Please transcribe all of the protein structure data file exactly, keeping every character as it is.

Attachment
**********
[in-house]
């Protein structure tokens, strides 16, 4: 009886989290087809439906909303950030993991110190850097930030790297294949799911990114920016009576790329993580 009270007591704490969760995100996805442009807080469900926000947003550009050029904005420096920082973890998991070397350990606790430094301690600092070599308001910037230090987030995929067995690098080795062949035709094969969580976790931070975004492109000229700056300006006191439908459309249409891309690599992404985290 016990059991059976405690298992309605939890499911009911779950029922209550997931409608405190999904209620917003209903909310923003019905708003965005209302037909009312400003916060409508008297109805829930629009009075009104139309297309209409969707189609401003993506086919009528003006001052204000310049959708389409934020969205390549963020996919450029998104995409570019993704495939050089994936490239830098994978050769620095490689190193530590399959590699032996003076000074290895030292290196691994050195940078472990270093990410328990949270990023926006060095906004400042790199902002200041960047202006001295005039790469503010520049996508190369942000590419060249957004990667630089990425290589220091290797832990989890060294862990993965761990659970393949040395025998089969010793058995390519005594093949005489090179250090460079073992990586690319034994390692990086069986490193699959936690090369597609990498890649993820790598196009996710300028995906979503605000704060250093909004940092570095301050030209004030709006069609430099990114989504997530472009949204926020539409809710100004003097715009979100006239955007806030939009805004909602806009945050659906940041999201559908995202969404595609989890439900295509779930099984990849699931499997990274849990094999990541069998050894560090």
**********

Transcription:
[in-house]
């Protein structure tokens, strides 16, 4: 009886989290087809439906909303950030993991110190850097930030790297294949799911990114920016009576790329993580 009270007591704490969760995100996805442009807080469900926000947003550009050029904005420096920082973890998991070397350990606790430094301690600092070599308001910037230090987030995929067995690098080795062949035709094969969580976790931070975004492109000229700056300006006191439908459309249409891309690599992404985290 016990059991059976405690298992309605939890499911009911779950029922209550997931409608405190999904209620917003209903909310923003019905708003965005209302037909009312400003916060409508008297109805829930629009009075009104139309297309209409969707189609401003993506086919009528003006001052204000310049959708389409934020969205390549963020996919450029998104995409570019993704495939050089994936490239830098994978050769620095490689190193530590399959590699032996003076000074290895030292290196691994050195940078472990270093990410328990949270990023926006060095906004400042790199902002200041960047202006001295005039790469503010520049996508190369942000590419060249957004990667630089990425290589220091290797832990989890060294862990993965761990659970393949040395025998089969010793058995390519005594093949005489090179250090460079073992990586690319034994390692990086069986490193699959936690090369597609990498890649993820790598196009996710300028995906979503605000704060250093909004940092570095301050030209004030709006069609430099990114989504997530472009949204926020539409809710100004003097715009979100006239955007806030939009805004909602806009945050659906940041999201559908995202969404595609989890439900295509779930099984990849699931499997990274849990094999990541069998050894560090």